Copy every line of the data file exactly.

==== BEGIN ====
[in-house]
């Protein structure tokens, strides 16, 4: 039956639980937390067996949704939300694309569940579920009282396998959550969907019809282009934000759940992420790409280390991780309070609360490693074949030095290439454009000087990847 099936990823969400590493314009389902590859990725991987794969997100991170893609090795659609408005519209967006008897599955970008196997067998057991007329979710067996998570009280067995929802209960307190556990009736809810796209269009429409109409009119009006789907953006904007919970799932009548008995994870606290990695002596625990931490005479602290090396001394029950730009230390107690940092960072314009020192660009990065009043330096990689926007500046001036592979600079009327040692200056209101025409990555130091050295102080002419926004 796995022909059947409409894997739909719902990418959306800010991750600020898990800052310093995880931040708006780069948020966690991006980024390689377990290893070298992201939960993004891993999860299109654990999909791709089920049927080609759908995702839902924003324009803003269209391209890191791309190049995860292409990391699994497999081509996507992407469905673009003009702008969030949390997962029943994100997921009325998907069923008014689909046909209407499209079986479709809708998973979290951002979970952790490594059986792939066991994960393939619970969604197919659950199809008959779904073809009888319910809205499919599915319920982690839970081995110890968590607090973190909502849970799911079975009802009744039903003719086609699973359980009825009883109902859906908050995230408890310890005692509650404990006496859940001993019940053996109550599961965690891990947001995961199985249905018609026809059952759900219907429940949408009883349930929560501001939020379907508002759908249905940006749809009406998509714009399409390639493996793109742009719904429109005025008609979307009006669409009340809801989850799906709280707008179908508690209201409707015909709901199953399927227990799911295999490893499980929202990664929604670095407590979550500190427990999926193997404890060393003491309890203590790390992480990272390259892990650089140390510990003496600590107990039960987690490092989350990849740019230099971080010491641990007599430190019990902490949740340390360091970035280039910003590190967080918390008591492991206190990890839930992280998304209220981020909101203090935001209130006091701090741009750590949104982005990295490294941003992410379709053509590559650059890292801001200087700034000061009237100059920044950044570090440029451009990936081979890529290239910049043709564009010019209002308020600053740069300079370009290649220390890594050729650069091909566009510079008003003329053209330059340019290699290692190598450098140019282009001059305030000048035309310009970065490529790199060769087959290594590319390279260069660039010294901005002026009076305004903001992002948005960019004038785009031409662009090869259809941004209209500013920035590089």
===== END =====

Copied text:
[in-house]
């Protein structure tokens, strides 16, 4: 039956639980937390067996949704939300694309569940579920009282396998959550969907019809282009934000759940992420790409280390991780309070609360490693074949030095290439454009000087990847 099936990823969400590493314009389902590859990725991987794969997100991170893609090795659609408005519209967006008897599955970008196997067998057991007329979710067996998570009280067995929802209960307190556990009736809810796209269009429409109409009119009006789907953006904007919970799932009548008995994870606290990695002596625990931490005479602290090396001394029950730009230390107690940092960072314009020192660009990065009043330096990689926007500046001036592979600079009327040692200056209101025409990555130091050295102080002419926004 796995022909059947409409894997739909719902990418959306800010991750600020898990800052310093995880931040708006780069948020966690991006980024390689377990290893070298992201939960993004891993999860299109654990999909791709089920049927080609759908995702839902924003324009803003269209391209890191791309190049995860292409990391699994497999081509996507992407469905673009003009702008969030949390997962029943994100997921009325998907069923008014689909046909209407499209079986479709809708998973979290951002979970952790490594059986792939066991994960393939619970969604197919659950199809008959779904073809009888319910809205499919599915319920982690839970081995110890968590607090973190909502849970799911079975009802009744039903003719086609699973359980009825009883109902859906908050995230408890310890005692509650404990006496859940001993019940053996109550599961965690891990947001995961199985249905018609026809059952759900219907429940949408009883349930929560501001939020379907508002759908249905940006749809009406998509714009399409390639493996793109742009719904429109005025008609979307009006669409009340809801989850799906709280707008179908508690209201409707015909709901199953399927227990799911295999490893499980929202990664929604670095407590979550500190427990999926193997404890060393003491309890203590790390992480990272390259892990650089140390510990003496600590107990039960987690490092989350990849740019230099971080010491641990007599430190019990902490949740340390360091970035280039910003590190967080918390008591492991206190990890839930992280998304209220981020909101203090935001209130006091701090741009750590949104982005990295490294941003992410379709053509590559650059890292801001200087700034000061009237100059920044950044570090440029451009990936081979890529290239910049043709564009010019209002308020600053740069300079370009290649220390890594050729650069091909566009510079008003003329053209330059340019290699290692190598450098140019282009001059305030000048035309310009970065490529790199060769087959290594590319390279260069660039010294901005002026009076305004903001992002948005960019004038785009031409662009090869259809941004209209500013920035590089």